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This article is part of Endurance Planet’s ultrarunning article series. If you have questions, comments or feedback about “The Immune System of Ultrarunners”, please leave it below in the comments section…
It has been studied and proven that an average person can boost his immune system with adequate amounts of moderate exercise. So why is it that endurance athletes like ultrarunners, supposedly far healthier than the average health buff, seem to be more susceptible to ailments such as the flu?
You may have heard about this or experienced it yourself. After a particularly demanding long run or an ultramarathon event, the recovery period is usually accompanied with some sniffles, coughing, and maybe even light fever. To help you understand and cope with this occurrence, the following is a brief discussion about this peculiar characteristic of an ultrarunner’s immune system.
The ultrarunner is apparently not your average runner and his training cannot be described as ‘moderate exercise’. Like those who train and participate in endurance taxing sports such as distance cycling, marathons, and triathlons, ultramarathoners push their bodies at or near the limits with the aim of increasing both the physical and mental thresholds in order to succeed in the event. This greater demand puts a short gap of vulnerability on the immune system.
In general terms here’s what happens to your body when you undergo ultramarathon training. As the time or distance of your running sessions increase, your body burns more fat and carbohydrates. Eventually these fuel sources start getting low. At that point your body shifts and also begins using up amino acids which are the basic components of protein.
Now the immune system needs protein in order to function properly. Since long running sessions lowers the level of amino acids, there is a brief window, between the workout and until your body reproduces protein to adequate levels, where you immune system is at a somewhat less than optimal state. Hence there is a more common occurrence of illness during the recovery periods.
Colds, flu, and other similar ailments typically happen after your longest training run, the one that leads into the tapering period, and also after the ultramarathon event itself. It is at these two times where you demanded the most of your body’s capacity.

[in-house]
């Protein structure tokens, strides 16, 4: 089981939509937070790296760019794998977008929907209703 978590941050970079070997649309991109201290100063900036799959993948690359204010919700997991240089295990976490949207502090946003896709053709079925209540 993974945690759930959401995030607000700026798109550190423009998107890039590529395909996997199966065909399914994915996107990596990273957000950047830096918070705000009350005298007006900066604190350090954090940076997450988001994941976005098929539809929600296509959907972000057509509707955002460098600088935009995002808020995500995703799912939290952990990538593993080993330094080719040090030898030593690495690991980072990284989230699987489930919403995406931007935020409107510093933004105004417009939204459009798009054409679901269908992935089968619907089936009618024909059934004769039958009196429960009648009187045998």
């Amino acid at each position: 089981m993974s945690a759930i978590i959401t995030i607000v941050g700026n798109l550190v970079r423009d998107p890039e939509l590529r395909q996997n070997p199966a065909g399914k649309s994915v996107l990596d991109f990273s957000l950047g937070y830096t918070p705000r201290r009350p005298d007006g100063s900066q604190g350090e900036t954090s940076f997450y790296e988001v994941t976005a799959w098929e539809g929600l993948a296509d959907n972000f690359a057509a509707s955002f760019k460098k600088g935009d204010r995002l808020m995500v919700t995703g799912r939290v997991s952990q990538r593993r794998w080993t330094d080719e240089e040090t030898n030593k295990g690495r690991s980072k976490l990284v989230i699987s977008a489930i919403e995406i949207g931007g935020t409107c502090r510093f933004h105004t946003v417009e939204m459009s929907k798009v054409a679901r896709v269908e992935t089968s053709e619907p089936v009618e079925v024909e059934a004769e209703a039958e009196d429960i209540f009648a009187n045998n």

Since you’re pushing your thresholds to their maximum, it naturally follows that you should supply yourself with more nutrition. Protein and glutamine (a type of amino acid) are the main concerns because of their direct influence on the immune system. Protein helps maintain aerobic metabolism and supports tissue repair. Meanwhile glutamine increases the number of lymphocytes and macrophages which are types of cells that carry out the immune system’s functions.
How much more you need to take usually depends on you body weight and possibly other pre-existing conditions. In any case the dosage is most likely going to be significantly more than the recommended daily allowance for regular adults. Some runners simply become more conscious about including more of these elements in their diet while others also make use of supplements. Hopefully by boosting your nutrition to meet the greater demands you’re making of your body, you’ll experience smoother and more illness-free recovery periods.
Do you have questions about the particular nature of ultrarunners’ immune systems, or what you’ve read so far? Do you have any ultrarunning pointers of your own to add? Please leave your feedback, comments and questions below, and we promise we’ll respond.